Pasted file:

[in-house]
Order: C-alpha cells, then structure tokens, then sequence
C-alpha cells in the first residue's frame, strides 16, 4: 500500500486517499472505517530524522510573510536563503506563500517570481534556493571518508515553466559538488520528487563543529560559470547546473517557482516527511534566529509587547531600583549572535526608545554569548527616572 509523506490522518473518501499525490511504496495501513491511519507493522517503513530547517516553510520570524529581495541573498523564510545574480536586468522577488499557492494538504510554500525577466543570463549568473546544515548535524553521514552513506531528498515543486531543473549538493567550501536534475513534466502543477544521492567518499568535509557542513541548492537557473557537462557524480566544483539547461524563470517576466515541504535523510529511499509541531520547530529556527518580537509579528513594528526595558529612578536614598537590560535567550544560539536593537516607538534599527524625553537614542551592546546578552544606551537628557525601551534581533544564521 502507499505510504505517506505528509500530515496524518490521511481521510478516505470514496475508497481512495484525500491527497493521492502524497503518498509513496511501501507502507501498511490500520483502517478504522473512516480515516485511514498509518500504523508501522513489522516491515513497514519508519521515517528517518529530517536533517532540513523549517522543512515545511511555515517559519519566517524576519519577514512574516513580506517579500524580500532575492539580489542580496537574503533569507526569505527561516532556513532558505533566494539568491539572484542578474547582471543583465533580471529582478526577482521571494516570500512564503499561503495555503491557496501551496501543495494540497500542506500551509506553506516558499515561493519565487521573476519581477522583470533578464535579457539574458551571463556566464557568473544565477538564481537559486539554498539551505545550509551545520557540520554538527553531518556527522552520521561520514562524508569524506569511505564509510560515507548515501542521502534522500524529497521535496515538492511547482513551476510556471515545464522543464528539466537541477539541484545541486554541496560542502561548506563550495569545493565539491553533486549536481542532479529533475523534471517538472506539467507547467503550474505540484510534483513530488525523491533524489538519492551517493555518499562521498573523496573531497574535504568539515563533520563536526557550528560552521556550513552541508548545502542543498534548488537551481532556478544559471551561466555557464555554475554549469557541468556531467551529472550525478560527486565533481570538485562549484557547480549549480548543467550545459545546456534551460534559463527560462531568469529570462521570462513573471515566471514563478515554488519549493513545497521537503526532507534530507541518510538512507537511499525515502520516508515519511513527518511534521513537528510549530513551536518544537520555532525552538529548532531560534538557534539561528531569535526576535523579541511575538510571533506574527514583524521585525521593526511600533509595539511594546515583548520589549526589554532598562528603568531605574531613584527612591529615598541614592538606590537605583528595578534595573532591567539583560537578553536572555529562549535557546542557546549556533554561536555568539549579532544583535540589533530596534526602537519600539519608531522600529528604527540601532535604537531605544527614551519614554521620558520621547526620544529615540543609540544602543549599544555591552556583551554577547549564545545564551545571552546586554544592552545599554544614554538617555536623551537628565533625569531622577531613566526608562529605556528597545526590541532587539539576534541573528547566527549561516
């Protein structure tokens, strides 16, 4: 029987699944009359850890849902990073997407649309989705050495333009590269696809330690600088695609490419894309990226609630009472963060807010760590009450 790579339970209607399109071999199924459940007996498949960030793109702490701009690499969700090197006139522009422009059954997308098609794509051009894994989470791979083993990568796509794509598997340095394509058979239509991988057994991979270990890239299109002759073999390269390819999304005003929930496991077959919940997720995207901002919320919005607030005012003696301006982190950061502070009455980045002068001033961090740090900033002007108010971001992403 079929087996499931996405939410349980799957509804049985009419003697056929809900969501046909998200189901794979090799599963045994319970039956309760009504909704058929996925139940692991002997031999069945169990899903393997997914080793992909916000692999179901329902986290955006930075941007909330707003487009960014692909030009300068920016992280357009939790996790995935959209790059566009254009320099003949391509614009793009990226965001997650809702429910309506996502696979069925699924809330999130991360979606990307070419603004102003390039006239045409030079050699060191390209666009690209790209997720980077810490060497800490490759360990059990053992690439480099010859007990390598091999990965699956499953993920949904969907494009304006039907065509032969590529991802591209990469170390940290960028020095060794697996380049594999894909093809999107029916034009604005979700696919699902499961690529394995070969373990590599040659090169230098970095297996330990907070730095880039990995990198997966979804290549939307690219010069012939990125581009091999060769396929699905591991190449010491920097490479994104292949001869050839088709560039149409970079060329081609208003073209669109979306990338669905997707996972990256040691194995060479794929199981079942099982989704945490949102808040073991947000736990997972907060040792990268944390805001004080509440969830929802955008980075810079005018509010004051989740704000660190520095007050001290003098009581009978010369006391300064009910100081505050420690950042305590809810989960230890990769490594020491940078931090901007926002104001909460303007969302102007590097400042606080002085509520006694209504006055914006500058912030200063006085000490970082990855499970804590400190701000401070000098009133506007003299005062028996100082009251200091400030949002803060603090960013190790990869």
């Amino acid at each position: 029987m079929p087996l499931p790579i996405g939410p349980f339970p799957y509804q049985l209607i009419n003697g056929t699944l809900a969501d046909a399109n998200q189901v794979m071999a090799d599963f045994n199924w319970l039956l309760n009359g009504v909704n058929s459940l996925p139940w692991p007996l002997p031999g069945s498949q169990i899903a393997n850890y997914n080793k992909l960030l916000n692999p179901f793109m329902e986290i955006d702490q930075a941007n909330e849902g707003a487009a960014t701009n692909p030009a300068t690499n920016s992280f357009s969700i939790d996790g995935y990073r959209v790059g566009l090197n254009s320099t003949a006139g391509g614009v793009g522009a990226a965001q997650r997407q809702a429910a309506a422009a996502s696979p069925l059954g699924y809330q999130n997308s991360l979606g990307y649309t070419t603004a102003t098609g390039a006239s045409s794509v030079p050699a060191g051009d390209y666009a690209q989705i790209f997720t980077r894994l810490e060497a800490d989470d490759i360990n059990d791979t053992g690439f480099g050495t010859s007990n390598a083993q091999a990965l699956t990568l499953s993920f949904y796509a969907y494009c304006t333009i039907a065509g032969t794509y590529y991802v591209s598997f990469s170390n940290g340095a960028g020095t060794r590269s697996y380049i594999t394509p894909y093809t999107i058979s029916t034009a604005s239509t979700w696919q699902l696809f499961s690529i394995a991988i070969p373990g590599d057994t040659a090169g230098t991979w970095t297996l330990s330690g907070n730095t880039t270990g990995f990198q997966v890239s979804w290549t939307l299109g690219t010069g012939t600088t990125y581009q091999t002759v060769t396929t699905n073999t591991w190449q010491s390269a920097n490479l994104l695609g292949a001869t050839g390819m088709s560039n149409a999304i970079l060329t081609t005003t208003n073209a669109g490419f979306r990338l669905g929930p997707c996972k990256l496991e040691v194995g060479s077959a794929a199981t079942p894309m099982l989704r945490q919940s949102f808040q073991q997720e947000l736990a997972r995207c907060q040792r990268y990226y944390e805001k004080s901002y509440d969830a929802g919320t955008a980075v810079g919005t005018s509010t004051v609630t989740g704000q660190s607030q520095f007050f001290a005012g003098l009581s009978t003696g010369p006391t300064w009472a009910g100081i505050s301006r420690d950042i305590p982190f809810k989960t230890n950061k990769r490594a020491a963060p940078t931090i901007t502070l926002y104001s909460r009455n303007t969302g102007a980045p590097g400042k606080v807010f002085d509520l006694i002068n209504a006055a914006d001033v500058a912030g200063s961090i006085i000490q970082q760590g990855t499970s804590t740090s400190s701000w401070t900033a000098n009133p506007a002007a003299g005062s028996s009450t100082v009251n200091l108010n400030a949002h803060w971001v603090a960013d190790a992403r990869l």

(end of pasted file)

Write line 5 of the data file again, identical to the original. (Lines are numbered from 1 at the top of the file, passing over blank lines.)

């Amino acid at each position: 029987m079929p087996l499931p790579i996405g939410p349980f339970p799957y509804q049985l209607i009419n003697g056929t699944l809900a969501d046909a399109n998200q189901v794979m071999a090799d599963f045994n199924w319970l039956l309760n009359g009504v909704n058929s459940l996925p139940w692991p007996l002997p031999g069945s498949q169990i899903a393997n850890y997914n080793k992909l960030l916000n692999p179901f793109m329902e986290i955006d702490q930075a941007n909330e849902g707003a487009a960014t701009n692909p030009a300068t690499n920016s992280f357009s969700i939790d996790g995935y990073r959209v790059g566009l090197n254009s320099t003949a006139g391509g614009v793009g522009a990226a965001q997650r997407q809702a429910a309506a422009a996502s696979p069925l059954g699924y809330q999130n997308s991360l979606g990307y649309t070419t603004a102003t098609g390039a006239s045409s794509v030079p050699a060191g051009d390209y666009a690209q989705i790209f997720t980077r894994l810490e060497a800490d989470d490759i360990n059990d791979t053992g690439f480099g050495t010859s007990n390598a083993q091999a990965l699956t990568l499953s993920f949904y796509a969907y494009c304006t333009i039907a065509g032969t794509y590529y991802v591209s598997f990469s170390n940290g340095a960028g020095t060794r590269s697996y380049i594999t394509p894909y093809t999107i058979s029916t034009a604005s239509t979700w696919q699902l696809f499961s690529i394995a991988i070969p373990g590599d057994t040659a090169g230098t991979w970095t297996l330990s330690g907070n730095t880039t270990g990995f990198q997966v890239s979804w290549t939307l299109g690219t010069g012939t600088t990125y581009q091999t002759v060769t396929t699905n073999t591991w190449q010491s390269a920097n490479l994104l695609g292949a001869t050839g390819m088709s560039n149409a999304i970079l060329t081609t005003t208003n073209a669109g490419f979306r990338l669905g929930p997707c996972k990256l496991e040691v194995g060479s077959a794929a199981t079942p894309m099982l989704r945490q919940s949102f808040q073991q997720e947000l736990a997972r995207c907060q040792r990268y990226y944390e805001k004080s901002y509440d969830a929802g919320t955008a980075v810079g919005t005018s509010t004051v609630t989740g704000q660190s607030q520095f007050f001290a005012g003098l009581s009978t003696g010369p006391t300064w009472a009910g100081i505050s301006r420690d950042i305590p982190f809810k989960t230890n950061k990769r490594a020491a963060p940078t931090i901007t502070l926002y104001s909460r009455n303007t969302g102007a980045p590097g400042k606080v807010f002085d509520l006694i002068n209504a006055a914006d001033v500058a912030g200063s961090i006085i000490q970082q760590g990855t499970s804590t740090s400190s701000w401070t900033a000098n009133p506007a002007a003299g005062s028996s009450t100082v009251n200091l108010n400030a949002h803060w971001v603090a960013d190790a992403r990869l």